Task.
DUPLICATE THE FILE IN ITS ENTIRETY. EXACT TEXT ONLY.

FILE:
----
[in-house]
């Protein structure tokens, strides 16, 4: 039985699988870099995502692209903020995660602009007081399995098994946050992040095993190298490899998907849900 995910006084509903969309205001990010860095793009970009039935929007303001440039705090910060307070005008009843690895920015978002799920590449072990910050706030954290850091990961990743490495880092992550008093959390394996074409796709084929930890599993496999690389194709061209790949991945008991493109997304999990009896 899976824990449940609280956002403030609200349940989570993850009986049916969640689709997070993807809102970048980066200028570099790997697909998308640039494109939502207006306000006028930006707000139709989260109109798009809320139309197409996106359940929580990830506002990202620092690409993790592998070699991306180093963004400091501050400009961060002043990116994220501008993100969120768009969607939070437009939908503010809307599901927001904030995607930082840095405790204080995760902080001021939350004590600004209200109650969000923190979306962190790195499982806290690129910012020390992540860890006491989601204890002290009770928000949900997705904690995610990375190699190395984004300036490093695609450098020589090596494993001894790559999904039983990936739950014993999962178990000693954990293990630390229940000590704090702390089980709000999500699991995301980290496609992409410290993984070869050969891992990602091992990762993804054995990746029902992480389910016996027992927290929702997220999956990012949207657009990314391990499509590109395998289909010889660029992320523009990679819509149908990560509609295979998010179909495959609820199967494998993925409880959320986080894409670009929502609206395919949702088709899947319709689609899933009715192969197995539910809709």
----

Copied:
[in-house]
């Protein structure tokens, strides 16, 4: 039985699988870099995502692209903020995660602009007081399995098994946050992040095993190298490899998907849900 995910006084509903969309205001990010860095793009970009039935929007303001440039705090910060307070005008009843690895920015978002799920590449072990910050706030954290850091990961990743490495880092992550008093959390394996074409796709084929930890599993496999690389194709061209790949991945008991493109997304999990009896 899976824990449940609280956002403030609200349940989570993850009986049916969640689709997070993807809102970048980066200028570099790997697909998308640039494109939502207006306000006028930006707000139709989260109109798009809320139309197409996106359940929580990830506002990202620092690409993790592998070699991306180093963004400091501050400009961060002043990116994220501008993100969120768009969607939070437009939908503010809307599901927001904030995607930082840095405790204080995760902080001021939350004590600004209200109650969000923190979306962190790195499982806290690129910012020390992540860890006491989601204890002290009770928000949900997705904690995610990375190699190395984004300036490093695609450098020589090596494993001894790559999904039983990936739950014993999962178990000693954990293990630390229940000590704090702390089980709000999500699991995301980290496609992409410290993984070869050969891992990602091992990762993804054995990746029902992480389910016996027992927290929702997220999956990012949207657009990314391990499509590109395998289909010889660029992320523009990679819509149908990560509609295979998010179909495959609820199967494998993925409880959320986080894409670009929502609206395919949702088709899947319709689609899933009715192969197995539910809709």